Thursday 24th   


Regular readers will know that my last year's trip was not my favourite, and that a combination of dingy weather and a poor hotel on that occasion did bad things to my mood and my Venice-love. Well, today saw my Venice mojo return mightily. Breakfast was a good start, and again the key word is 'spacious'. It's so pleasant to breakfast in a room the size of a refectory rather than one the size of a bedroom. Further brownie points were earned by there being croissants available without the jam already inserted. A luxury most rare in Venetian hotels, I've found, and such a treat for us jam lovers who like to make their own choices. There was also five sorts of cereal, juices, yoghurts, fruit salad, fresh fruit, a wide beverage choice, bread rolls and those packets of rusk-y biscuit things. People are strange though, aren't they? I make this sage-like observation because of a trait I've noticed whereby one can park one's self somewhere in an otherwise sparsely-populated breakfast room (or car park) and guarantee that others will then appear and cluster around you, despite the acres of space, and often talk distracting drivel. Funny that.

Due to my (for me) early start initiative I was out and tramping the campi before 9.00 and heading off towards darkest Castello. First stop was San Zulian. Inside it's square and aisleless and very dark. The only substantial architectural details are the Corinthian pilasters either side of the chancel, but there's lots of gold and works by Palma il Giovane including, I have to admit, quite a nice Assumption. Appreciation of the painted ceiling is much improved by putting some coins in the light but this is verily a light of most stingy duration. I had to pop into San Zaccaria, of course, due to my strong Bellini-love. After lingering, and taking some photos too, I headed for San Giorgio dei Greci, a first visit for me, and a real treat. Firstly the courtyard around the church is rather lovely, with olive trees and two well heads. Inside the church consists of an aisleless nave with a frescoed central dome (see left). The narthex has a ladies' gallery on top of it and there are those dark wooden pew-carrel things (I'll look up the proper word later, honest) all around the plain and grubby walls. But the thing is the icon screen - a gold overload all covered in icon-style paintings that have to be contemplated from a fair distance away, it has to be said. It was very enjoyable to sit in here in peace, as the fact that this church is  little off the beaten, and accessed through a gate, seemed to keep visitor numbers low, so I had the place to myself most of the time.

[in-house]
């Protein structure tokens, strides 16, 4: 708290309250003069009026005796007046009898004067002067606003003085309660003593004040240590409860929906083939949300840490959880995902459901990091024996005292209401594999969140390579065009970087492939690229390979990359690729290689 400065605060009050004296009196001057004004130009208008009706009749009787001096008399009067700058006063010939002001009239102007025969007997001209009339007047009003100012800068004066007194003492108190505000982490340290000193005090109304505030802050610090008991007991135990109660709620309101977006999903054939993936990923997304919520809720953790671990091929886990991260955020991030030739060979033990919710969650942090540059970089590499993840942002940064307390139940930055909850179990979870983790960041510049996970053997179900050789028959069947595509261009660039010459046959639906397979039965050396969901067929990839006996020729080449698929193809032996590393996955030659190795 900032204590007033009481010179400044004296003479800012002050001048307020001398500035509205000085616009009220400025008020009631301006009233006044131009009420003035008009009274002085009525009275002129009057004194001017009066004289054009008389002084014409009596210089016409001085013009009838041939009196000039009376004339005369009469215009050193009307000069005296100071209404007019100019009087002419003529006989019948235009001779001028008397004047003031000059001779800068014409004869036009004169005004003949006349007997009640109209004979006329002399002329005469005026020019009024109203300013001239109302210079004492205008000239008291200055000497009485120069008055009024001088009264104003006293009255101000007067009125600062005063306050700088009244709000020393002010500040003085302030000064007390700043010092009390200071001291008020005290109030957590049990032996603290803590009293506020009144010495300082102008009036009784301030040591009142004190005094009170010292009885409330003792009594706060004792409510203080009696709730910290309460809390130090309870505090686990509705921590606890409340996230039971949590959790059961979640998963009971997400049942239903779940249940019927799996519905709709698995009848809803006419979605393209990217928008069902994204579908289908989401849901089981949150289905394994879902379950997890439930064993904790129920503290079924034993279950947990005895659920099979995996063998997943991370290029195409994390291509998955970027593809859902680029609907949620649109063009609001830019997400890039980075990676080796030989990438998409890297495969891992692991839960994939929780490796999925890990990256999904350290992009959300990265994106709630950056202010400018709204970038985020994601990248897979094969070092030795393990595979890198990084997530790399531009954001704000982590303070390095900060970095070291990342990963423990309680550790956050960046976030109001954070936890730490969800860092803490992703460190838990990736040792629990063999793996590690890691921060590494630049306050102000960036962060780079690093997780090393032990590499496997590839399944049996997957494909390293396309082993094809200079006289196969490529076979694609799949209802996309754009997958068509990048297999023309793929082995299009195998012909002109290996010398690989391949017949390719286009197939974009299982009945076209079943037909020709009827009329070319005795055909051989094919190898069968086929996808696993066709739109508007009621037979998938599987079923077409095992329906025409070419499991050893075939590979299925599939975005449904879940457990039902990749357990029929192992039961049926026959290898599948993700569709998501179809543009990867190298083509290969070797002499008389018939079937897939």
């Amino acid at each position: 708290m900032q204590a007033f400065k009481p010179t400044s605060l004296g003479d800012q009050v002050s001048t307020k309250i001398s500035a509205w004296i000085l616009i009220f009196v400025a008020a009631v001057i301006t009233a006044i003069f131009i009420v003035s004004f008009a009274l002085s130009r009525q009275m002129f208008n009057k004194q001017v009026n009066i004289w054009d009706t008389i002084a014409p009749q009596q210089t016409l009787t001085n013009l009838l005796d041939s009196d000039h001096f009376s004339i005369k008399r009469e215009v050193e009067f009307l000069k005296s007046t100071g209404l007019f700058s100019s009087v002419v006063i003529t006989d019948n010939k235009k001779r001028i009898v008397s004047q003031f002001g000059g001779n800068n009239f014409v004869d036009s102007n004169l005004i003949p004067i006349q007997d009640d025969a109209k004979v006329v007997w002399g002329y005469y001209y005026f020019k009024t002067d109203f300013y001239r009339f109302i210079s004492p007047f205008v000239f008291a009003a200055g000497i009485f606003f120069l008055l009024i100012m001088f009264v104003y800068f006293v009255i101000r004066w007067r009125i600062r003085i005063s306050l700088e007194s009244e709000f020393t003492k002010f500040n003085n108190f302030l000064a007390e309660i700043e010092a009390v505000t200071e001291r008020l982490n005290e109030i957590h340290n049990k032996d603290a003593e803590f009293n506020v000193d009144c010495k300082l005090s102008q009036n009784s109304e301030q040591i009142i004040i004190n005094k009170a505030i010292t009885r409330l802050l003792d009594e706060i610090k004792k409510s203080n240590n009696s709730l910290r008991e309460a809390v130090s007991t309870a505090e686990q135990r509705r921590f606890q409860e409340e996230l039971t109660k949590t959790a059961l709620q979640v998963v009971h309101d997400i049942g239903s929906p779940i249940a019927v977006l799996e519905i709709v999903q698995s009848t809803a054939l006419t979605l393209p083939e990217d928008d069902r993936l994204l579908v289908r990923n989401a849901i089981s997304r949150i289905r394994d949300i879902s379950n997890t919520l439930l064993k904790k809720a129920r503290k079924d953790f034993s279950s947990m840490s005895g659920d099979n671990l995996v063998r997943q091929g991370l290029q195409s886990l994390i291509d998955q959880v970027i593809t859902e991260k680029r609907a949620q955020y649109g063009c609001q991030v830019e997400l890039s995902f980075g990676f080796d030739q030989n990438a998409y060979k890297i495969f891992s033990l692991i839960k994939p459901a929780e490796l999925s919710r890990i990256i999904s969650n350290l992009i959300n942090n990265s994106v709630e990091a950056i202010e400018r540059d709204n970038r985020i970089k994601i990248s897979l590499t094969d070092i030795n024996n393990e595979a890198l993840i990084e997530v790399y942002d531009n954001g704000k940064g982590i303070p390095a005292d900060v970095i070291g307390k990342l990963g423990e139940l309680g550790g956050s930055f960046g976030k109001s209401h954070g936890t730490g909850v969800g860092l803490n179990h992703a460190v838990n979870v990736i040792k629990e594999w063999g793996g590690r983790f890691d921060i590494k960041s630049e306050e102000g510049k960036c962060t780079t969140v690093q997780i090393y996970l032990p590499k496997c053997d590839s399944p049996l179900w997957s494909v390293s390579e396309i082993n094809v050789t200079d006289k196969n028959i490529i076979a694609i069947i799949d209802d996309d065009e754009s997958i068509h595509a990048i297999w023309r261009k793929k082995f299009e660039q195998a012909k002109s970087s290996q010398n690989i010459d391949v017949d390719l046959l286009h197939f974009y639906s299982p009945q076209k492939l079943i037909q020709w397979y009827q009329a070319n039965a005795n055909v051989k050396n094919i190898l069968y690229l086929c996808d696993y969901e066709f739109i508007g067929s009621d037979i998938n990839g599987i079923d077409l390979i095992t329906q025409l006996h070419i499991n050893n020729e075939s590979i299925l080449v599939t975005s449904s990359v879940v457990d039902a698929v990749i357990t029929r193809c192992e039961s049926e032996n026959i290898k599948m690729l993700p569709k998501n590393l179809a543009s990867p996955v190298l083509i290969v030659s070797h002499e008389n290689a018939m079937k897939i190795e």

Venice does seem much less crowded to me this trip. There are lots of people, of course, but I've not yet felt oppressed, even on the main drags from the Rialto and San Marco. I can best illustrate it by saying that I was taking a photo along a canal today and I didn't have to wait long at all for the bridge in the shot to become depopulated.